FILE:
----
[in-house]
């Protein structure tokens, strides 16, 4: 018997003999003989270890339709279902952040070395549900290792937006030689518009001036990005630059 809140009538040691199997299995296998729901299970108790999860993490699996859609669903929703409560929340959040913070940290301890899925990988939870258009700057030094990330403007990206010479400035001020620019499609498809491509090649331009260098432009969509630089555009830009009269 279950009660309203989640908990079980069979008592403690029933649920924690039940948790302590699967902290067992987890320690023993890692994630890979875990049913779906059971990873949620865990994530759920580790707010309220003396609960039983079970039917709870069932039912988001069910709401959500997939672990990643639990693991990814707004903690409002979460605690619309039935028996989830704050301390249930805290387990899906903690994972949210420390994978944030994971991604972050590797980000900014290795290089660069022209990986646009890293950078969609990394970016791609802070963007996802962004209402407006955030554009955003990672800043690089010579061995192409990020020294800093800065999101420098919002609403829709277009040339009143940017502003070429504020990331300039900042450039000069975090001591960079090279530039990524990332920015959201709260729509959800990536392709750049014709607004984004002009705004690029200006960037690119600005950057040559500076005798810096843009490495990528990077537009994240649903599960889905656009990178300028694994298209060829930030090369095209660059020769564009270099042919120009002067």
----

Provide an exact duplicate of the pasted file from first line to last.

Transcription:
[in-house]
């Protein structure tokens, strides 16, 4: 018997003999003989270890339709279902952040070395549900290792937006030689518009001036990005630059 809140009538040691199997299995296998729901299970108790999860993490699996859609669903929703409560929340959040913070940290301890899925990988939870258009700057030094990330403007990206010479400035001020620019499609498809491509090649331009260098432009969509630089555009830009009269 279950009660309203989640908990079980069979008592403690029933649920924690039940948790302590699967902290067992987890320690023993890692994630890979875990049913779906059971990873949620865990994530759920580790707010309220003396609960039983079970039917709870069932039912988001069910709401959500997939672990990643639990693991990814707004903690409002979460605690619309039935028996989830704050301390249930805290387990899906903690994972949210420390994978944030994971991604972050590797980000900014290795290089660069022209990986646009890293950078969609990394970016791609802070963007996802962004209402407006955030554009955003990672800043690089010579061995192409990020020294800093800065999101420098919002609403829709277009040339009143940017502003070429504020990331300039900042450039000069975090001591960079090279530039990524990332920015959201709260729509959800990536392709750049014709607004984004002009705004690029200006960037690119600005950057040559500076005798810096843009490495990528990077537009994240649903599960889905656009990178300028694994298209060829930030090369095209660059020769564009270099042919120009002067």